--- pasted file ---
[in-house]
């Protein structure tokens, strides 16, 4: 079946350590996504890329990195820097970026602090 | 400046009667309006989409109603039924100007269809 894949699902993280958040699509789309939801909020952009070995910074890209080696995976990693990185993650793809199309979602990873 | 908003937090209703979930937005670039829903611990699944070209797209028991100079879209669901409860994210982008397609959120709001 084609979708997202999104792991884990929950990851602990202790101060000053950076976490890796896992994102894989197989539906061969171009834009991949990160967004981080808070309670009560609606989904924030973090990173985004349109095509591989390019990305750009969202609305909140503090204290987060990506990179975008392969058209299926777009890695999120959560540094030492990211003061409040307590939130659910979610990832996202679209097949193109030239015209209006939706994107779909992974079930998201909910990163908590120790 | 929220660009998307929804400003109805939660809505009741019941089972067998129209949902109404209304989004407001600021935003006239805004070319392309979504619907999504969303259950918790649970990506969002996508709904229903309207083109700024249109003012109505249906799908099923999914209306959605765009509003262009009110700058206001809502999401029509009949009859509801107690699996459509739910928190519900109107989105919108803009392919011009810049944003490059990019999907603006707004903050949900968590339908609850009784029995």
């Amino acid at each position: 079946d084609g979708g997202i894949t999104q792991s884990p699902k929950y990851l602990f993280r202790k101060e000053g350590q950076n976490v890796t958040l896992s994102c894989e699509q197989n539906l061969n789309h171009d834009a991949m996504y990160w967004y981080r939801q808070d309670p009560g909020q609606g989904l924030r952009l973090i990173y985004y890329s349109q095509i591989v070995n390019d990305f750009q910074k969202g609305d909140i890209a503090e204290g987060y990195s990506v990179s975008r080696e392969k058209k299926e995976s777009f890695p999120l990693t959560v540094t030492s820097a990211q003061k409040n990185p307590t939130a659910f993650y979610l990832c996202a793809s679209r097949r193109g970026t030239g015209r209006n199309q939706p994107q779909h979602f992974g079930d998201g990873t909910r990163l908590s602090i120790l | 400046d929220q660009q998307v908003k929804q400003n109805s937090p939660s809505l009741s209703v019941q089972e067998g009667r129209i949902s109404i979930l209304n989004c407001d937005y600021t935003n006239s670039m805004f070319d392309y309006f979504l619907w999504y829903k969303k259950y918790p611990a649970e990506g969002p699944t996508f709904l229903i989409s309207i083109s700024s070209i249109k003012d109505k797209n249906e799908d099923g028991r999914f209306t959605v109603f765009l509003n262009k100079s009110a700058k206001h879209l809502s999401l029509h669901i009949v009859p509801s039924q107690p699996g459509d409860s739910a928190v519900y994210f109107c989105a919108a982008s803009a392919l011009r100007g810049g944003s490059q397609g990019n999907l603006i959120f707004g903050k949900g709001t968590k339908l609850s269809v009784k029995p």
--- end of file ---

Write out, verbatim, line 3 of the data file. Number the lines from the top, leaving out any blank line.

């Amino acid at each position: 079946d084609g979708g997202i894949t999104q792991s884990p699902k929950y990851l602990f993280r202790k101060e000053g350590q950076n976490v890796t958040l896992s994102c894989e699509q197989n539906l061969n789309h171009d834009a991949m996504y990160w967004y981080r939801q808070d309670p009560g909020q609606g989904l924030r952009l973090i990173y985004y890329s349109q095509i591989v070995n390019d990305f750009q910074k969202g609305d909140i890209a503090e204290g987060y990195s990506v990179s975008r080696e392969k058209k299926e995976s777009f890695p999120l990693t959560v540094t030492s820097a990211q003061k409040n990185p307590t939130a659910f993650y979610l990832c996202a793809s679209r097949r193109g970026t030239g015209r209006n199309q939706p994107q779909h979602f992974g079930d998201g990873t909910r990163l908590s602090i120790l | 400046d929220q660009q998307v908003k929804q400003n109805s937090p939660s809505l009741s209703v019941q089972e067998g009667r129209i949902s109404i979930l209304n989004c407001d937005y600021t935003n006239s670039m805004f070319d392309y309006f979504l619907w999504y829903k969303k259950y918790p611990a649970e990506g969002p699944t996508f709904l229903i989409s309207i083109s700024s070209i249109k003012d109505k797209n249906e799908d099923g028991r999914f209306t959605v109603f765009l509003n262009k100079s009110a700058k206001h879209l809502s999401l029509h669901i009949v009859p509801s039924q107690p699996g459509d409860s739910a928190v519900y994210f109107c989105a919108a982008s803009a392919l011009r100007g810049g944003s490059q397609g990019n999907l603006i959120f707004g903050k949900g709001t968590k339908l609850s269809v009784k029995p």